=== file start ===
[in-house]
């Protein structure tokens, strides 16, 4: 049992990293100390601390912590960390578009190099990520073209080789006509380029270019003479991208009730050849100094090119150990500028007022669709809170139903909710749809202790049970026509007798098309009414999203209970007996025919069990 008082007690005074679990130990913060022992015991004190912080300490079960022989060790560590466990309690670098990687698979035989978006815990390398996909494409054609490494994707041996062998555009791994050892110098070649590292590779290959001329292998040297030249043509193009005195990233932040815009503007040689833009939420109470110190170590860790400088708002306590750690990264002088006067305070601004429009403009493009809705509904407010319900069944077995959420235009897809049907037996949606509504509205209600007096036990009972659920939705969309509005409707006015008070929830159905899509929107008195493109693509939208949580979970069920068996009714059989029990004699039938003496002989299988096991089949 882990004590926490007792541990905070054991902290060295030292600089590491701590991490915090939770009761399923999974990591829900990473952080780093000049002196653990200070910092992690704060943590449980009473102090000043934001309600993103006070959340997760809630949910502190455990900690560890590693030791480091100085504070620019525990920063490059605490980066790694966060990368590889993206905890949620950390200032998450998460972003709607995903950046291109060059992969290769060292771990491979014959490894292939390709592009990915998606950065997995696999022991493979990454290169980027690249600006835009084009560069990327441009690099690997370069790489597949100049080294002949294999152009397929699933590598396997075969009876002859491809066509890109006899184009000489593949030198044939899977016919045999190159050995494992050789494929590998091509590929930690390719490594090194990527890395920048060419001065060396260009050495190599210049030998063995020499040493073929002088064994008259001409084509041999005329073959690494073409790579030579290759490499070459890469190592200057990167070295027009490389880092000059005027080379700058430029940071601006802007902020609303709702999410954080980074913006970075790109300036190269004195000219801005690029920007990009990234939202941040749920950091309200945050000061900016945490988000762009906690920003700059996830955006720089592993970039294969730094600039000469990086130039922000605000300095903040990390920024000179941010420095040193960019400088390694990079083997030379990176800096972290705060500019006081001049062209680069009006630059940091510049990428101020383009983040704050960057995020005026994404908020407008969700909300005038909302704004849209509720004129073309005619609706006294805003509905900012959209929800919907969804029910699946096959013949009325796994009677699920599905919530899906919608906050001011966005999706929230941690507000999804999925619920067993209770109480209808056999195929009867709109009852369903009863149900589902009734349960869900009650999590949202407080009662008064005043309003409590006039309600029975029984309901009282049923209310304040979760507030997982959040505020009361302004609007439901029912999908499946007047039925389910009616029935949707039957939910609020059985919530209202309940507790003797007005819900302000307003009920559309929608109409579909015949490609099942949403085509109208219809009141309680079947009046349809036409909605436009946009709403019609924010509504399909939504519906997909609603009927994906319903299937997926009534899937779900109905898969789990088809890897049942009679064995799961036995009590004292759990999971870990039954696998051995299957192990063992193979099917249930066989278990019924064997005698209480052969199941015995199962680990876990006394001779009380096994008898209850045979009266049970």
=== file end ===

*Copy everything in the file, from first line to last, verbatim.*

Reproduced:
[in-house]
């Protein structure tokens, strides 16, 4: 049992990293100390601390912590960390578009190099990520073209080789006509380029270019003479991208009730050849100094090119150990500028007022669709809170139903909710749809202790049970026509007798098309009414999203209970007996025919069990 008082007690005074679990130990913060022992015991004190912080300490079960022989060790560590466990309690670098990687698979035989978006815990390398996909494409054609490494994707041996062998555009791994050892110098070649590292590779290959001329292998040297030249043509193009005195990233932040815009503007040689833009939420109470110190170590860790400088708002306590750690990264002088006067305070601004429009403009493009809705509904407010319900069944077995959420235009897809049907037996949606509504509205209600007096036990009972659920939705969309509005409707006015008070929830159905899509929107008195493109693509939208949580979970069920068996009714059989029990004699039938003496002989299988096991089949 882990004590926490007792541990905070054991902290060295030292600089590491701590991490915090939770009761399923999974990591829900990473952080780093000049002196653990200070910092992690704060943590449980009473102090000043934001309600993103006070959340997760809630949910502190455990900690560890590693030791480091100085504070620019525990920063490059605490980066790694966060990368590889993206905890949620950390200032998450998460972003709607995903950046291109060059992969290769060292771990491979014959490894292939390709592009990915998606950065997995696999022991493979990454290169980027690249600006835009084009560069990327441009690099690997370069790489597949100049080294002949294999152009397929699933590598396997075969009876002859491809066509890109006899184009000489593949030198044939899977016919045999190159050995494992050789494929590998091509590929930690390719490594090194990527890395920048060419001065060396260009050495190599210049030998063995020499040493073929002088064994008259001409084509041999005329073959690494073409790579030579290759490499070459890469190592200057990167070295027009490389880092000059005027080379700058430029940071601006802007902020609303709702999410954080980074913006970075790109300036190269004195000219801005690029920007990009990234939202941040749920950091309200945050000061900016945490988000762009906690920003700059996830955006720089592993970039294969730094600039000469990086130039922000605000300095903040990390920024000179941010420095040193960019400088390694990079083997030379990176800096972290705060500019006081001049062209680069009006630059940091510049990428101020383009983040704050960057995020005026994404908020407008969700909300005038909302704004849209509720004129073309005619609706006294805003509905900012959209929800919907969804029910699946096959013949009325796994009677699920599905919530899906919608906050001011966005999706929230941690507000999804999925619920067993209770109480209808056999195929009867709109009852369903009863149900589902009734349960869900009650999590949202407080009662008064005043309003409590006039309600029975029984309901009282049923209310304040979760507030997982959040505020009361302004609007439901029912999908499946007047039925389910009616029935949707039957939910609020059985919530209202309940507790003797007005819900302000307003009920559309929608109409579909015949490609099942949403085509109208219809009141309680079947009046349809036409909605436009946009709403019609924010509504399909939504519906997909609603009927994906319903299937997926009534899937779900109905898969789990088809890897049942009679064995799961036995009590004292759990999971870990039954696998051995299957192990063992193979099917249930066989278990019924064997005698209480052969199941015995199962680990876990006394001779009380096994008898209850045979009266049970």